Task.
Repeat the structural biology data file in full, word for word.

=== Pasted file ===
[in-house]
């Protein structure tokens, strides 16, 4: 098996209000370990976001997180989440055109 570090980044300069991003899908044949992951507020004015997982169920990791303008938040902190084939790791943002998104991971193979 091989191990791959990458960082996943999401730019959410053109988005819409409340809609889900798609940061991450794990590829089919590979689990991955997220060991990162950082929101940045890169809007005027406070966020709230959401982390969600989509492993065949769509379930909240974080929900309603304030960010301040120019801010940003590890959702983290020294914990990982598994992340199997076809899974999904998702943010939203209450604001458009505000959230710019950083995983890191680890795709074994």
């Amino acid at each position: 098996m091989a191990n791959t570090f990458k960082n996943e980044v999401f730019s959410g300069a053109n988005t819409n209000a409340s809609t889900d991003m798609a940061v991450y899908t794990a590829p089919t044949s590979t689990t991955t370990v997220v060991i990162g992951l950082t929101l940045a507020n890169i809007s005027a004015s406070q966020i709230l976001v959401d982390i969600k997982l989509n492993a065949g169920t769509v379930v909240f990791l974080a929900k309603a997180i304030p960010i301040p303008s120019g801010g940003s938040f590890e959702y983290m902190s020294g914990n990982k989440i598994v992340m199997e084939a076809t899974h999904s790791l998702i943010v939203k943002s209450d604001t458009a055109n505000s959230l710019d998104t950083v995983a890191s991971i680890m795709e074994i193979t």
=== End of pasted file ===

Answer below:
[in-house]
């Protein structure tokens, strides 16, 4: 098996209000370990976001997180989440055109 570090980044300069991003899908044949992951507020004015997982169920990791303008938040902190084939790791943002998104991971193979 091989191990791959990458960082996943999401730019959410053109988005819409409340809609889900798609940061991450794990590829089919590979689990991955997220060991990162950082929101940045890169809007005027406070966020709230959401982390969600989509492993065949769509379930909240974080929900309603304030960010301040120019801010940003590890959702983290020294914990990982598994992340199997076809899974999904998702943010939203209450604001458009505000959230710019950083995983890191680890795709074994």
């Amino acid at each position: 098996m091989a191990n791959t570090f990458k960082n996943e980044v999401f730019s959410g300069a053109n988005t819409n209000a409340s809609t889900d991003m798609a940061v991450y899908t794990a590829p089919t044949s590979t689990t991955t370990v997220v060991i990162g992951l950082t929101l940045a507020n890169i809007s005027a004015s406070q966020i709230l976001v959401d982390i969600k997982l989509n492993a065949g169920t769509v379930v909240f990791l974080a929900k309603a997180i304030p960010i301040p303008s120019g801010g940003s938040f590890e959702y983290m902190s020294g914990n990982k989440i598994v992340m199997e084939a076809t899974h999904s790791l998702i943010v939203k943002s209450d604001t458009a055109n505000s959230l710019d998104t950083v995983a890191s991971i680890m795709e074994i193979t």